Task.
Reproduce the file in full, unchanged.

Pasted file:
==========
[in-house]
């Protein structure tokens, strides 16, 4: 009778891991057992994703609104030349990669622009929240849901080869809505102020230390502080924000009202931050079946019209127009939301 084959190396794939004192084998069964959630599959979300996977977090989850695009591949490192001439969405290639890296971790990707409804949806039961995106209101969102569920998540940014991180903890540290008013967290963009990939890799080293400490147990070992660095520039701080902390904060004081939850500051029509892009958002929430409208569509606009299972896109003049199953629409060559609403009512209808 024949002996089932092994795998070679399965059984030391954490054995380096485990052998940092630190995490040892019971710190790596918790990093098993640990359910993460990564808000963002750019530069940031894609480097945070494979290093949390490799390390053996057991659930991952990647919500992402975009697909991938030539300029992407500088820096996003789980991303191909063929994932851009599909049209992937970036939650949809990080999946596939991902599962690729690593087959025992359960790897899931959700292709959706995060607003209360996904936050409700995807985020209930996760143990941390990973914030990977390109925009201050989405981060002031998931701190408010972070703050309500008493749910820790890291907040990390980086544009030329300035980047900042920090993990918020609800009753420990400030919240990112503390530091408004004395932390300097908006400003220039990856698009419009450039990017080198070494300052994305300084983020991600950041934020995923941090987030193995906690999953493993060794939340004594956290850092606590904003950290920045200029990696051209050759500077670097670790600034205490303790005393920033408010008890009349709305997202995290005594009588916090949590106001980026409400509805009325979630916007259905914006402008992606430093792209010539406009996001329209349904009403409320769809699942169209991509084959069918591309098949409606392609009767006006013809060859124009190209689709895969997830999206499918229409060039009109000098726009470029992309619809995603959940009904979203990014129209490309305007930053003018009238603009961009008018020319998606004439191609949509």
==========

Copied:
[in-house]
């Protein structure tokens, strides 16, 4: 009778891991057992994703609104030349990669622009929240849901080869809505102020230390502080924000009202931050079946019209127009939301 084959190396794939004192084998069964959630599959979300996977977090989850695009591949490192001439969405290639890296971790990707409804949806039961995106209101969102569920998540940014991180903890540290008013967290963009990939890799080293400490147990070992660095520039701080902390904060004081939850500051029509892009958002929430409208569509606009299972896109003049199953629409060559609403009512209808 024949002996089932092994795998070679399965059984030391954490054995380096485990052998940092630190995490040892019971710190790596918790990093098993640990359910993460990564808000963002750019530069940031894609480097945070494979290093949390490799390390053996057991659930991952990647919500992402975009697909991938030539300029992407500088820096996003789980991303191909063929994932851009599909049209992937970036939650949809990080999946596939991902599962690729690593087959025992359960790897899931959700292709959706995060607003209360996904936050409700995807985020209930996760143990941390990973914030990977390109925009201050989405981060002031998931701190408010972070703050309500008493749910820790890291907040990390980086544009030329300035980047900042920090993990918020609800009753420990400030919240990112503390530091408004004395932390300097908006400003220039990856698009419009450039990017080198070494300052994305300084983020991600950041934020995923941090987030193995906690999953493993060794939340004594956290850092606590904003950290920045200029990696051209050759500077670097670790600034205490303790005393920033408010008890009349709305997202995290005594009588916090949590106001980026409400509805009325979630916007259905914006402008992606430093792209010539406009996001329209349904009403409320769809699942169209991509084959069918591309098949409606392609009767006006013809060859124009190209689709895969997830999206499918229409060039009109000098726009470029992309619809995603959940009904979203990014129209490309305007930053003018009238603009961009008018020319998606004439191609949509």